Wednesday, July 8, 2015

Hyperdimension Netunia Re;Birth3: V Generation (PS Vita/PC) Review

What better time to review the recently released Hyperdimension Neptunia Re;Birth3: V Generation then after refreshing myself on the first two on PC?  This game is an enhanced port/remake of Hyperdimension Neptunia Victory that came out a few years ago on the PS3.  It boasts a few new changes to bring it in line with how the series has evolved on the Vita in the last two years.

Like the previous titles in the series, exploration is in a 3D world that you run and jump around in.  Making contact with an enemy starts a fight.  However, the hidden treasures from the previous game are gone.  I'm okay with that.  They were fun, but I always felt obligated to track them down every time I went into a dungeon, and now I don't have that added stress.  In their place, they now have (mostly) invisible blocks.  I found a few at first, but didn't know what they were.  I figured it was something that would be unlocked later, but I was wrong.  If you jump, you can get a few coins and occasionally an item.  It's actually a fun little nod to Super Mario Bros.

Battles are turn based.  Characters can move around in a set radius when their turn comes up.  Your attack range is determined by your equipped weapon or any skill you use.  After your initial attack, you can combo from one of three buttons, each with a different focus.  One is for more hits, another for more attack power, and a third for breaking the guard gauge.  While they all have their uses, I find the attack centered one the best to use in most situations.  A lot of enemies seem to die before their guard is broken, and on the more powerful ones, their guard will break eventually no matter which you use.  It's probably not ideal, but it does get the job done.  The flow of battle is the same as previous entries, but several other battle factors have changed.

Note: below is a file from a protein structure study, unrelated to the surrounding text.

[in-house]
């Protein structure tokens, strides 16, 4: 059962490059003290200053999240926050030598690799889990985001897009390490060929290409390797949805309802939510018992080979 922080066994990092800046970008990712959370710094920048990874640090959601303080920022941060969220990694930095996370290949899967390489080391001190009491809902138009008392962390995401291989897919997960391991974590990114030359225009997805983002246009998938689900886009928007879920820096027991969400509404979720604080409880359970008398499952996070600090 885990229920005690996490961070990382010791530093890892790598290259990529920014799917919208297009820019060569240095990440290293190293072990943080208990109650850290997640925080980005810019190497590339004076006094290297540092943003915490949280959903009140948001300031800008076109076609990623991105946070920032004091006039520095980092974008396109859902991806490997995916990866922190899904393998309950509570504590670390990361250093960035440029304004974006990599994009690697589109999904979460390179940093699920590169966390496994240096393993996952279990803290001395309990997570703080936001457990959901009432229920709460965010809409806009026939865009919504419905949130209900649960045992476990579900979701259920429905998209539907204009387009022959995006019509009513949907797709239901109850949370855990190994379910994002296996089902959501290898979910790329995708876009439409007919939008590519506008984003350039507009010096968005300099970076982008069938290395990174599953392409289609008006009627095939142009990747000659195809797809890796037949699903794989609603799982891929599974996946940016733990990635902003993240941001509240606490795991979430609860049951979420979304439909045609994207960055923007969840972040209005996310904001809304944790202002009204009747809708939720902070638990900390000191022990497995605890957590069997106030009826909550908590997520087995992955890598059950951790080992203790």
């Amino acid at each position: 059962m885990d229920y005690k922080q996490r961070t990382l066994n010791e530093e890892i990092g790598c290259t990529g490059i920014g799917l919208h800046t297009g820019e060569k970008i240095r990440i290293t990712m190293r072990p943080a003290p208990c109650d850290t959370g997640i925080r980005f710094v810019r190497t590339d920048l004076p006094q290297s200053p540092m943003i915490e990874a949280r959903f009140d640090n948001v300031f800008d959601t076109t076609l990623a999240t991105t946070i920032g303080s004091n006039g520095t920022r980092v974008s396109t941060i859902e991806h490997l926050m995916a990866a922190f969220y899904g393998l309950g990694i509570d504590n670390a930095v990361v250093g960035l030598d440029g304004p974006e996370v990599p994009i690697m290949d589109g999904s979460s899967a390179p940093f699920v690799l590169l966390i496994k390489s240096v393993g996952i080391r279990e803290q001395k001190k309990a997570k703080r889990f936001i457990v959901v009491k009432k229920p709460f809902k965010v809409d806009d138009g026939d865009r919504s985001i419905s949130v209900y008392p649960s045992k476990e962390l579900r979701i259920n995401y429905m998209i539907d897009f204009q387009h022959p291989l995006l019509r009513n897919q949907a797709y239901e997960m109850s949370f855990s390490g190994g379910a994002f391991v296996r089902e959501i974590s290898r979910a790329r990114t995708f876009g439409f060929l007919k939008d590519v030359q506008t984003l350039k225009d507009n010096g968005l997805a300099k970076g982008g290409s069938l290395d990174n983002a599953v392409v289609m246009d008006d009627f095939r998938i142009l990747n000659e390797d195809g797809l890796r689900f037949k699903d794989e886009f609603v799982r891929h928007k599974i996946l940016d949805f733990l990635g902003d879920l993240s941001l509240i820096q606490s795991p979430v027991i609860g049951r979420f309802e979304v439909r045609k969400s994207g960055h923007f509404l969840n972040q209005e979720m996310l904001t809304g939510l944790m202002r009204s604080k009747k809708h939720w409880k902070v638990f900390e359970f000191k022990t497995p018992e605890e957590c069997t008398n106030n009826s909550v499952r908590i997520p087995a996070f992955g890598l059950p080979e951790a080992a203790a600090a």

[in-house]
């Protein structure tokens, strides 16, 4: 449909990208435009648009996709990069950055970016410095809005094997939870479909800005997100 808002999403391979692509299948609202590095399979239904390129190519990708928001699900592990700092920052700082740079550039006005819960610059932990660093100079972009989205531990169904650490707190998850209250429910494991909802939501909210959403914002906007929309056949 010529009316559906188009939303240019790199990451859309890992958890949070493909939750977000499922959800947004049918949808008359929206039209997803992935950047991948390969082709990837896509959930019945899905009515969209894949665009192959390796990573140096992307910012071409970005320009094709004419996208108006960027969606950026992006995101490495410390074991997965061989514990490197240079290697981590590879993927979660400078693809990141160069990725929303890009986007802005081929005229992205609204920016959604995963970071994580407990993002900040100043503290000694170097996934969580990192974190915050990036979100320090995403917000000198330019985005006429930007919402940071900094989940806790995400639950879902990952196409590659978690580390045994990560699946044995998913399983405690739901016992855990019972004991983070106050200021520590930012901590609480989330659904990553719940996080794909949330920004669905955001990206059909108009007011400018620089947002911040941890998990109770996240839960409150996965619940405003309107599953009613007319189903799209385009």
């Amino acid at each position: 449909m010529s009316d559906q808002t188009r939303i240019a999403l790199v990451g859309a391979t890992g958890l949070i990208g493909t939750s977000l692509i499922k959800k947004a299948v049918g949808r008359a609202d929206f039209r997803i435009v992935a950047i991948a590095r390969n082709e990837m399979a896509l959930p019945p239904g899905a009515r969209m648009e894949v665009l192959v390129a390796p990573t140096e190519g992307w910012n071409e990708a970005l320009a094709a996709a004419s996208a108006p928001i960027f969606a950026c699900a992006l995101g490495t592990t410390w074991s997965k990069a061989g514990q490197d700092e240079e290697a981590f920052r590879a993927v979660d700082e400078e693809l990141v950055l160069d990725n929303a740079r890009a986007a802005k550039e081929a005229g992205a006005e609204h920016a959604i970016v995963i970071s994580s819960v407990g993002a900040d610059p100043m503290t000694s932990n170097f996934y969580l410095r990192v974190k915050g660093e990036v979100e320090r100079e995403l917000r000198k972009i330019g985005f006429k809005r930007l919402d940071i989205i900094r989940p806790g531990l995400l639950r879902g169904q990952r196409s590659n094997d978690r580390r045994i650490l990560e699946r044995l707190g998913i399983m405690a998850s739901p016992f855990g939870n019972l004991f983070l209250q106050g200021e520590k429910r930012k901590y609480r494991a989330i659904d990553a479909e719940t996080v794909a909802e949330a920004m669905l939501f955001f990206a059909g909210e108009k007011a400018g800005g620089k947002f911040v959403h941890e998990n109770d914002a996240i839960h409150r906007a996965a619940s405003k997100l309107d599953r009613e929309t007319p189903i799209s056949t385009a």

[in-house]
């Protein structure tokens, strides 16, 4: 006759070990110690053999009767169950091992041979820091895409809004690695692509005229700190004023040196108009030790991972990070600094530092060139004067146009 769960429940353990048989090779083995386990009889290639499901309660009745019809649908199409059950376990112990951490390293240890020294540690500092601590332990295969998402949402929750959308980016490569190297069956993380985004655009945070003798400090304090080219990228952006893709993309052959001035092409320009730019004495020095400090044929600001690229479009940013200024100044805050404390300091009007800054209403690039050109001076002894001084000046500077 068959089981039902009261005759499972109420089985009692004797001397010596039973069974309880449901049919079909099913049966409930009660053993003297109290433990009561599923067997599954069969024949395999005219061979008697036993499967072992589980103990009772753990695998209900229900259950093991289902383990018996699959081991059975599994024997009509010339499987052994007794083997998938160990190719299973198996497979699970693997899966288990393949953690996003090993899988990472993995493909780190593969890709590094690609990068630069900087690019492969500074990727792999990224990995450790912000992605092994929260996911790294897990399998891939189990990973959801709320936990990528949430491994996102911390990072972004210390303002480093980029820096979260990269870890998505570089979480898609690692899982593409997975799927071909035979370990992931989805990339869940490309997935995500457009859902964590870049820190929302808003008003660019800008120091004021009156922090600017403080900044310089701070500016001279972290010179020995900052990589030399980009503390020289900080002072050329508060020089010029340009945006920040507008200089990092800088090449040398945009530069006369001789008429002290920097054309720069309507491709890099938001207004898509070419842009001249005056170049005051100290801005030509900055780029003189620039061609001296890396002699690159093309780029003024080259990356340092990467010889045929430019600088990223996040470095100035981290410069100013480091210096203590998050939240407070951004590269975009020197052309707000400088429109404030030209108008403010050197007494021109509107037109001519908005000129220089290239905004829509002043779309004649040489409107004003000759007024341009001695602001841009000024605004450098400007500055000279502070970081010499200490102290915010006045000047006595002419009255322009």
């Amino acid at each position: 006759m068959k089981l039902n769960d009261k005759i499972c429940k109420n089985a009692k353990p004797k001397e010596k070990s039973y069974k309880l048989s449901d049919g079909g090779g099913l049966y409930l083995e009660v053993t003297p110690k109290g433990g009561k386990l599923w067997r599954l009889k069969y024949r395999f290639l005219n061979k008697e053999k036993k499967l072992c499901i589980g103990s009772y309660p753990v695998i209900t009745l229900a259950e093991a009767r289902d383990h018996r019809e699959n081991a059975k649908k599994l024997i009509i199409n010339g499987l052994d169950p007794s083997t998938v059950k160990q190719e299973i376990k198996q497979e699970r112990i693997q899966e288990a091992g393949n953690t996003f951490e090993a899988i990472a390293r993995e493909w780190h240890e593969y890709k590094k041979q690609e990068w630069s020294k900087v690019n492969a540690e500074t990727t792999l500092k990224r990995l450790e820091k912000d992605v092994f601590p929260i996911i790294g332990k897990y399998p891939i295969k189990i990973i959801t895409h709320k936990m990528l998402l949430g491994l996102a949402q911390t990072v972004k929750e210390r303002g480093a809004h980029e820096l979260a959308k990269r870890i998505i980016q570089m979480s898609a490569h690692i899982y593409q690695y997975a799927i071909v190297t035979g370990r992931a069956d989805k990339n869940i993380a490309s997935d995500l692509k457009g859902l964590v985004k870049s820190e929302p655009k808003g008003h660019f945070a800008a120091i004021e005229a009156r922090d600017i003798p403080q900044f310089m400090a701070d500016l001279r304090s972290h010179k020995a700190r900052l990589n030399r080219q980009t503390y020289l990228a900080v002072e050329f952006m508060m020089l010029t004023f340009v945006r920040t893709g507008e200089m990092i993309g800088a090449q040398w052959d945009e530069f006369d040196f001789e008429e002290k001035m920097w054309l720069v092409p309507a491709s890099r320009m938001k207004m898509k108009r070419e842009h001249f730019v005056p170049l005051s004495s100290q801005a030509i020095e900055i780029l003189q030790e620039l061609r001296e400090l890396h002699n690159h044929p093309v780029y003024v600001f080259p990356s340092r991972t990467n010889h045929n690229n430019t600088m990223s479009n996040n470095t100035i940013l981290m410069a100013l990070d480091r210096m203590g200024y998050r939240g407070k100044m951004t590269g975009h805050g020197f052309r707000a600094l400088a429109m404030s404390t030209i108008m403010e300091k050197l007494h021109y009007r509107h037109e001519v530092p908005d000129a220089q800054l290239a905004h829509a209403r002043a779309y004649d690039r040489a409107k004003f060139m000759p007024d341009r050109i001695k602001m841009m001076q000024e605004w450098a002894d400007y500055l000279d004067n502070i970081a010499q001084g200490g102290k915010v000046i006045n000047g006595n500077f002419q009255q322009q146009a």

For starters, there is an extra combo slot available... although it is gained from a plan, and it seems to be one of each type per person per slot.  Three plans per character, times... yeah, that is a lot of plans.  While it does increase your damage by a chunk, it takes too long to start getting them.  Ex Finishers, which are set at the end of a combo, are now restricted in which slot it can be put.  It's a minor inconvenience, but still worth noting.  These finishers are now based of a character's individual SP level instead of a group meter.  This is more streamlined and I like it.

SP is now 1000 by default, and each 250 is one level.  You gain this SP by attacking, and use it for skills.  This is probably the most significant change in the game, and it makes SP much more user friendly.  Before it was much more like MP, so it was restored when you left the dungeon, leveled up or used an item.  This new system makes it easier to use and replenish, especially in boss battles.  When a slain enemy drops an item, it is shown on the screen by an icon, so you know who dropped the item and even what type of item is was.  I really like the changes to combat, and I hope they stick around for the next iteration of the series.

Plans are again part of the game, and again their reach is expanded.  Besides adding new dungeons, new items and changing enemies, there are some functionality ones.  You can change the battle music, or even one that lets you tilt the characters backwards on the equip screen... so you can peek up their skirts.  Well, not every change is amazing, I guess.  The biggest is that there are now plans that are specific to the character.  Several of these are gained from the Nepedia challenges, which I liked doing for the stat bonuses anyway.  On a side note, I'm glad those have returned.  I missed them!